I had no answer. I watched the tears roll down his strong face, watched the strongest man I ever knew break down and weep for the defective gene his body had bequeathed to his daughter.
"I got this fifteen fucking years of extra time—maybe I'll get more. There's no evidence of chorea, my memory's good … But Bella, Bella got it too fucking early and it's stealing her life and it's just—it's just not fair."
I wiped my face, unsurprised that I was crying, too. "You know sh-she'd never look at it that way."
He shook his head, shoved his hands in the pockets of his jeans. "Of course she wouldn't. She's Bella. She'd … she'd probably say that she was glad it was her and not me."
I nodded. "She would. She'd rather suffer herself than watch anyone she loves suffer."
Putting that into words, articulating what we both knew about Bella, her selflessness, her compassion—the fact she accepted her diagnosis without complaining—I could feel the anger start to collect in my belly, burning like acid.
Oh, she wept. She wept for the future she was losing, the children she would never have, the old age we would never share, the body that would fail on her, the mind that would let her down. She wept for the people she would leave behind. I held her through the nights when she sobbed until my shirt was sticky-wet and her eyes were swollen and red.
But not once—not once—did she ask, why me?
But I was sure as fuck asking it. Why Bella? Why her?
I knew there was no answer, no explanation, and that made me even angrier. My head became a dizzy place full of silent screams and too-loud pain.
I was bewildered and hurting when Charlie's arms contained me like a vice, his deep voice trying to soothe. My hands stung, my knuckles ached. I looked at them, saw the redness dripping from deep scratches. Saw my blood graffitying the tree beside his car.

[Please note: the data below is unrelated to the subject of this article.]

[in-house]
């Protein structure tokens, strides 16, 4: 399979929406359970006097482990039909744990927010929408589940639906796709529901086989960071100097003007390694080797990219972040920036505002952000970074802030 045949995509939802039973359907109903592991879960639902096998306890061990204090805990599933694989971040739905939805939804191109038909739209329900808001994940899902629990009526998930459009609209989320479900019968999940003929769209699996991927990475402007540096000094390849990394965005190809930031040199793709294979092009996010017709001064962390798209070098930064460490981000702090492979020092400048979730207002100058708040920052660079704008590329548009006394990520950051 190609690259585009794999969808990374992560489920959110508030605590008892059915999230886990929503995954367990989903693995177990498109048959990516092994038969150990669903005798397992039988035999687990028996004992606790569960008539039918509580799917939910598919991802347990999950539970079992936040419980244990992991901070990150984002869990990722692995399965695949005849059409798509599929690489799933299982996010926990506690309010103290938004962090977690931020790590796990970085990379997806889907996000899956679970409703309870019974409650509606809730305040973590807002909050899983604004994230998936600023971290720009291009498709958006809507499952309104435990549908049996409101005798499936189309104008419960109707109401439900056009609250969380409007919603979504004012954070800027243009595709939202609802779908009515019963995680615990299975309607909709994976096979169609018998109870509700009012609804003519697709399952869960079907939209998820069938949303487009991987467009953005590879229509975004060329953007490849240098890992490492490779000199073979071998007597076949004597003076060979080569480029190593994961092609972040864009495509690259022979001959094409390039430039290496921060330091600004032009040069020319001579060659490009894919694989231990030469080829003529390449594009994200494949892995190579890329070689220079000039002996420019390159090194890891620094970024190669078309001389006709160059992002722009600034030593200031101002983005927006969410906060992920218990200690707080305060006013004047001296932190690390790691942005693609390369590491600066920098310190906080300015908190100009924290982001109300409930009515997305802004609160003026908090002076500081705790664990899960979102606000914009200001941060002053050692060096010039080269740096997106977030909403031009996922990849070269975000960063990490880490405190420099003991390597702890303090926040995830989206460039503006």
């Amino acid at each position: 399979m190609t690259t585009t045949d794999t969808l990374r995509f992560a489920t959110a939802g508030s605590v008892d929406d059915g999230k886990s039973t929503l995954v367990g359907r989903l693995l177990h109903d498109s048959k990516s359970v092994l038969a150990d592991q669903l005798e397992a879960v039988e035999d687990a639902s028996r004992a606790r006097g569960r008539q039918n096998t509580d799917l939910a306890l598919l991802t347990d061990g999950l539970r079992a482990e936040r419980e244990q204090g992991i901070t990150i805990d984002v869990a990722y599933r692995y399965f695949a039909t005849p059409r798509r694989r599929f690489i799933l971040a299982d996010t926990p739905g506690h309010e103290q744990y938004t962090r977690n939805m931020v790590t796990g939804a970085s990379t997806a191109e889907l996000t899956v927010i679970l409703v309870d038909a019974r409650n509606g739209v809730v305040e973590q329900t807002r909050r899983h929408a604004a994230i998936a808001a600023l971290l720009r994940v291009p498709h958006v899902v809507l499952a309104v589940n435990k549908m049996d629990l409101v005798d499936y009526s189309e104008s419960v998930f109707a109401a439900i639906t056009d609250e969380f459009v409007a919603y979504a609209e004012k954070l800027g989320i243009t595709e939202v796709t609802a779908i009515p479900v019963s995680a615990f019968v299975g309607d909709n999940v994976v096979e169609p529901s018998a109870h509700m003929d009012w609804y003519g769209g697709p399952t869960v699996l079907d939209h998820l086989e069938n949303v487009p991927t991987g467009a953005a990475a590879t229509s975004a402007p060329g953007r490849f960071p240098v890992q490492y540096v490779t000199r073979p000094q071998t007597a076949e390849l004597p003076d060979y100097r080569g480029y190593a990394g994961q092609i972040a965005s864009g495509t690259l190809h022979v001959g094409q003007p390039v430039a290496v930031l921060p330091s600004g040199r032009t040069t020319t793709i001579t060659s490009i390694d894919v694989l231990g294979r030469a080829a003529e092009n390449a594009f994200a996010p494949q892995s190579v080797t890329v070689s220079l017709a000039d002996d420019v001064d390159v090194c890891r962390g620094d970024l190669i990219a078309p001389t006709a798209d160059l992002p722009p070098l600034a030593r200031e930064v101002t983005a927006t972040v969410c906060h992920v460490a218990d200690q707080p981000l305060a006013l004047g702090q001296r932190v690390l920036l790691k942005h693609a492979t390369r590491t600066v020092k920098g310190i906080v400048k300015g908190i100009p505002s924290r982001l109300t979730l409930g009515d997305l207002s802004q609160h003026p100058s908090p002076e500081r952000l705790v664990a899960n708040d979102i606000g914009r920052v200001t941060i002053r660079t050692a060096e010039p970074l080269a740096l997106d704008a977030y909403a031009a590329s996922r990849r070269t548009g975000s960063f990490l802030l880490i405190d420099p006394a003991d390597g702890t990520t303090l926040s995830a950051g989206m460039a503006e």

Charlie held me tight, my bloody hands fisted in the back of his plaid shirt, his hand thumping hard on my back like he was reminding my heart to keep beating.
I don't know how long we stood like that, grieving, coming to terms—again—with Bella's illness.
"We should get home," I muttered over his shoulder. I needed to hold Bella.
When he stopped his car at a mall, I frowned. He hated shopping malls more than I did.
He cleared his throat. "I reckon we might get you a punching bag. We'll hang it in your basement."
No measure of time with Bella would ever have been enough—I could never have had my fill of her, even if I could have had all of eternity with her.
But our time together was limited, the sands were trickling steadily from the hourglass of Bella's life, and knowing this, every touch, every kiss, every time we made love was something I treasured. Every single day I had with her was a blessing that I would not take for granted.
The last time we made love, we knew it would be the last. I was thankful for that—thankful I would never have to curse myself for missed opportunities, to long for one more time to show my wife, with my body, just how deeply I loved her.
I resisted at first, when she asked me to make love to her. Her arms and legs had stiffened so much—she could no longer walk, could no longer embrace me.
"Love, are you sure?"
Tears slipped down her face. "It's okay, if you … if you don't want me … like that, anymore," she whispered. Her speech had started to slur as her body continued to attack her neurons. "I understand. I know I'm not –"
"Bella, I want you." I kissed her hand, her forehead, her mouth. "I love you. I'll always want you. I'm just …"
I shook my head, my hands moving roughly through my hair. "I'm scared, love. I'm scared of hurting you."
"You won't. Please, Edward, please."
How could I say no? How could I deny her this?
Wordlessly, I lifted her carefully from the armchair, trying not to notice how feather-light she was.
In our bedroom, I set her on the mattress carefully. My kisses were gentle, mindful of the difficulty she had in responding to my lips on hers.
My eyes never left hers as I undressed her. My fingers caressing every inch of her skin as it was bared to me.